## Plotting and Intrepretating an ROC Curve

| Previous Section | Main Menu | Next Section |
This section continues the hypothyroidism example started in the the previous section. We showed that the table at left can be summarized by the operating characteristics at right:

 T4 value Hypothyroid Euthyroid 5 or less 18 1 5.1 - 7 7 17 7.1 - 9 4 36 9 or more 3 39 Totals: 32 93
 Cutpoint Sensitivity Specificity 5 0.56 0.99 7 0.78 0.81 9 0.91 0.42

The operating characteristics (above right) can be reformulated slightly and then presented graphically as shown below to the right:

 Cutpoint True Positives False Positives 5 0.56 0.01 7 0.78 0.19 9 0.91 0.58 This type of graph is called a Receiver Operating Characteristic curve (or ROC curve.) It is a plot of the true positive rate against the false positive rate for the different possible cutpoints of a diagnostic test.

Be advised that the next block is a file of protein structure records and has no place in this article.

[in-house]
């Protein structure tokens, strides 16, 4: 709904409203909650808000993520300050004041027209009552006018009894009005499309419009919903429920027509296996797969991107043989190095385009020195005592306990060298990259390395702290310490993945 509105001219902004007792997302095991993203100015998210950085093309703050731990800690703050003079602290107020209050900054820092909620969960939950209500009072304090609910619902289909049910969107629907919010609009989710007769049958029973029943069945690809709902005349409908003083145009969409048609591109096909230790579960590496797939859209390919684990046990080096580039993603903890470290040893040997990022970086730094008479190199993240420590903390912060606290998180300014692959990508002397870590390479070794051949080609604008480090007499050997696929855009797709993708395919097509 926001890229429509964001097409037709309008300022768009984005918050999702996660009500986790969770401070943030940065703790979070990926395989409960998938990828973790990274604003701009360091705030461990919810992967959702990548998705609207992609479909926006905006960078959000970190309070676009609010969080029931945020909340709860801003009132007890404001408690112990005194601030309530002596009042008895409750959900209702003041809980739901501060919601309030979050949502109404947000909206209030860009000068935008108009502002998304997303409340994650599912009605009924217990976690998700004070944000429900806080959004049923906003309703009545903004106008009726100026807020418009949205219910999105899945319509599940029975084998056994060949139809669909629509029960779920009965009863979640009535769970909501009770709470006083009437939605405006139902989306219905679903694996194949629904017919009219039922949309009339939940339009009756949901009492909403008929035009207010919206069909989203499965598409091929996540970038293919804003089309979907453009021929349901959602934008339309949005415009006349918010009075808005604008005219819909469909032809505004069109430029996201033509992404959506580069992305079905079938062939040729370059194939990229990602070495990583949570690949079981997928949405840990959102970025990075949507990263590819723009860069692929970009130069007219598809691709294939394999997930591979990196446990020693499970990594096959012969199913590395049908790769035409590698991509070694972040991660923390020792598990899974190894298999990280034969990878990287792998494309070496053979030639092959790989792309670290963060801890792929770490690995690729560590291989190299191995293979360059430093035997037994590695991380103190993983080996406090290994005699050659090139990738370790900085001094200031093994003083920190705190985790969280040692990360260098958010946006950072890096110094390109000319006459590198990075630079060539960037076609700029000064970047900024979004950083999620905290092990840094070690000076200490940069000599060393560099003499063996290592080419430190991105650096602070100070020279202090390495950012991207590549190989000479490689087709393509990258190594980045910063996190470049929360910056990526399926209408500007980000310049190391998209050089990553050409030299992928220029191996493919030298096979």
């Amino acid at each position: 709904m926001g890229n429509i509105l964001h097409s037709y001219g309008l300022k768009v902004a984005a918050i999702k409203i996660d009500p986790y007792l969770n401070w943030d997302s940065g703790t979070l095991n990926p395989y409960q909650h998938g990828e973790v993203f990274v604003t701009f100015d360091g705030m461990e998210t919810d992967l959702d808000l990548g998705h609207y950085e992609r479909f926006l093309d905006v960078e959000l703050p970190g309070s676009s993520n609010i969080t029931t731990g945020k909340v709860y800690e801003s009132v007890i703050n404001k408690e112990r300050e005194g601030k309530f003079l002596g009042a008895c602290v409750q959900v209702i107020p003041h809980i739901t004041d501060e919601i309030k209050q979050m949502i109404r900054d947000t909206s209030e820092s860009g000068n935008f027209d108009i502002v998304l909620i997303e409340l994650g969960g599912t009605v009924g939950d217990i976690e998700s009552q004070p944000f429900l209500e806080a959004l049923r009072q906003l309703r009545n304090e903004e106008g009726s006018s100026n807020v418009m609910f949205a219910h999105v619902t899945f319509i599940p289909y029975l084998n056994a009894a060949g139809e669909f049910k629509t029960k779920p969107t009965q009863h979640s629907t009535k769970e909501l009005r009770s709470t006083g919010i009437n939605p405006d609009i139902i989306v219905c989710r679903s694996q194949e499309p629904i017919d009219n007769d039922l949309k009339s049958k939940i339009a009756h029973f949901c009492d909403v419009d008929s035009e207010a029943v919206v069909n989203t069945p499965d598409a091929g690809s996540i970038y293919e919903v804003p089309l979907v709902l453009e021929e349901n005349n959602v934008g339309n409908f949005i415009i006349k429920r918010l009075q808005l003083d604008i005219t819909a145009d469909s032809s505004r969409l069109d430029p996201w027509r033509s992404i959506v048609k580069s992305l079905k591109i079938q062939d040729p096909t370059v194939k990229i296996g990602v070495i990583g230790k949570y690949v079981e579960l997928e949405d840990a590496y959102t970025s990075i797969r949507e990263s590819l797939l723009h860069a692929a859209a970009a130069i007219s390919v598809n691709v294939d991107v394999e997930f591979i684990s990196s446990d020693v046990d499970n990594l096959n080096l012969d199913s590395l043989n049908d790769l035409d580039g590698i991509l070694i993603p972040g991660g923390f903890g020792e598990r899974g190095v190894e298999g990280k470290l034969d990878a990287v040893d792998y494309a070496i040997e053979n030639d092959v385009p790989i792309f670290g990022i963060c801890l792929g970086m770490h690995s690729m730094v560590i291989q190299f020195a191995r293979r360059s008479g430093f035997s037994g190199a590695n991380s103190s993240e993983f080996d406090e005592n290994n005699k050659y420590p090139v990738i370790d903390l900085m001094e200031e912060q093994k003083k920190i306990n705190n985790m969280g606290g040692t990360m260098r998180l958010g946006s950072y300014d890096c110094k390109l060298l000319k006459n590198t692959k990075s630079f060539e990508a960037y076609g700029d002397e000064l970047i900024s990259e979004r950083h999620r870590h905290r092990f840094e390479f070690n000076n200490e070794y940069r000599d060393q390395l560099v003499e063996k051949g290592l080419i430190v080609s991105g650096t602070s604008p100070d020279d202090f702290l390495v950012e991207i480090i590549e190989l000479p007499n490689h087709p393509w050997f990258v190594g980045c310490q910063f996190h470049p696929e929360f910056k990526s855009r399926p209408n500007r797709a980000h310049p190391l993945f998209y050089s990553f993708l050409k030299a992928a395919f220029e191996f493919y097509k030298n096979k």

An ROC curve demonstrates several things:

1. It shows the tradeoff between sensitivity and specificity (any increase in sensitivity will be accompanied by a decrease in specificity).
2. The closer the curve follows the left-hand border and then the top border of the ROC space, the more accurate the test.
3. The closer the curve comes to the 45-degree diagonal of the ROC space, the less accurate the test.
4. The slope of the tangent line at a cutpoint gives the likelihood ratio (LR) for that value of the test. You can check this out on the graph above. Recall that the LR for T4 < 5 is 52. This corresponds to the far left, steep portion of the curve. The LR for T4 > 9 is 0.2. This corresponds to the far right, nearly horizontal portion of the curve.
5. The area under the curve is a measure of text accuracy. This is discussed further in the next section.

.
| Previous Section | Main Menu | Next Section |